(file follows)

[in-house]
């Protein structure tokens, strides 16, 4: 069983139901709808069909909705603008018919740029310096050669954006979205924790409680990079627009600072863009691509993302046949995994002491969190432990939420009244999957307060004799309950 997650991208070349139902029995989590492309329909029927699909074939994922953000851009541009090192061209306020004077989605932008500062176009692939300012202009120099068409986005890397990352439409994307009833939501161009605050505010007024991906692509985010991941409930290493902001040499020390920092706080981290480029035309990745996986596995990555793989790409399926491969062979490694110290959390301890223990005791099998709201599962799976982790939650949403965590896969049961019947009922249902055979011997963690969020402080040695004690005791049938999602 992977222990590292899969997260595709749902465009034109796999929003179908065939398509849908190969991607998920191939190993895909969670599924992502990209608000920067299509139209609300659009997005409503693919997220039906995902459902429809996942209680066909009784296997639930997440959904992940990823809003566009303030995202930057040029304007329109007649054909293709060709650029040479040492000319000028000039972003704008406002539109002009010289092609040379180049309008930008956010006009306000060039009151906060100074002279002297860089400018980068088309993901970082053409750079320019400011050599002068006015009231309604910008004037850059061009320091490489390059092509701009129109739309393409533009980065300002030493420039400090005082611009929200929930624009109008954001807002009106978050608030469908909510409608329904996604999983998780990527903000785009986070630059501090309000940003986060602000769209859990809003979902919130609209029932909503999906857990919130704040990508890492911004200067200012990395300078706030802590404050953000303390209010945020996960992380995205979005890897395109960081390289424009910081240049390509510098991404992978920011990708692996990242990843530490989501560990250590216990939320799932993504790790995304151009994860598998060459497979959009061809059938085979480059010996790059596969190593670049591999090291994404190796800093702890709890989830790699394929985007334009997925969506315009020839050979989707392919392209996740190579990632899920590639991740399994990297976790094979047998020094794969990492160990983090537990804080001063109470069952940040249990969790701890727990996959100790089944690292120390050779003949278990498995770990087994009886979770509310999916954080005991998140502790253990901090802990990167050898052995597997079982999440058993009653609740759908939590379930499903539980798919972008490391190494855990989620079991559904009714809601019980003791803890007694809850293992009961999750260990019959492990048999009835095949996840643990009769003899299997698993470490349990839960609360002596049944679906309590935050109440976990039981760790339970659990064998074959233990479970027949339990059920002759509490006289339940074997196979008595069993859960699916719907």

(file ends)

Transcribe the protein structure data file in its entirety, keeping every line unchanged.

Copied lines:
[in-house]
């Protein structure tokens, strides 16, 4: 069983139901709808069909909705603008018919740029310096050669954006979205924790409680990079627009600072863009691509993302046949995994002491969190432990939420009244999957307060004799309950 997650991208070349139902029995989590492309329909029927699909074939994922953000851009541009090192061209306020004077989605932008500062176009692939300012202009120099068409986005890397990352439409994307009833939501161009605050505010007024991906692509985010991941409930290493902001040499020390920092706080981290480029035309990745996986596995990555793989790409399926491969062979490694110290959390301890223990005791099998709201599962799976982790939650949403965590896969049961019947009922249902055979011997963690969020402080040695004690005791049938999602 992977222990590292899969997260595709749902465009034109796999929003179908065939398509849908190969991607998920191939190993895909969670599924992502990209608000920067299509139209609300659009997005409503693919997220039906995902459902429809996942209680066909009784296997639930997440959904992940990823809003566009303030995202930057040029304007329109007649054909293709060709650029040479040492000319000028000039972003704008406002539109002009010289092609040379180049309008930008956010006009306000060039009151906060100074002279002297860089400018980068088309993901970082053409750079320019400011050599002068006015009231309604910008004037850059061009320091490489390059092509701009129109739309393409533009980065300002030493420039400090005082611009929200929930624009109008954001807002009106978050608030469908909510409608329904996604999983998780990527903000785009986070630059501090309000940003986060602000769209859990809003979902919130609209029932909503999906857990919130704040990508890492911004200067200012990395300078706030802590404050953000303390209010945020996960992380995205979005890897395109960081390289424009910081240049390509510098991404992978920011990708692996990242990843530490989501560990250590216990939320799932993504790790995304151009994860598998060459497979959009061809059938085979480059010996790059596969190593670049591999090291994404190796800093702890709890989830790699394929985007334009997925969506315009020839050979989707392919392209996740190579990632899920590639991740399994990297976790094979047998020094794969990492160990983090537990804080001063109470069952940040249990969790701890727990996959100790089944690292120390050779003949278990498995770990087994009886979770509310999916954080005991998140502790253990901090802990990167050898052995597997079982999440058993009653609740759908939590379930499903539980798919972008490391190494855990989620079991559904009714809601019980003791803890007694809850293992009961999750260990019959492990048999009835095949996840643990009769003899299997698993470490349990839960609360002596049944679906309590935050109440976990039981760790339970659990064998074959233990479970027949339990059920002759509490006289339940074997196979008595069993859960699916719907």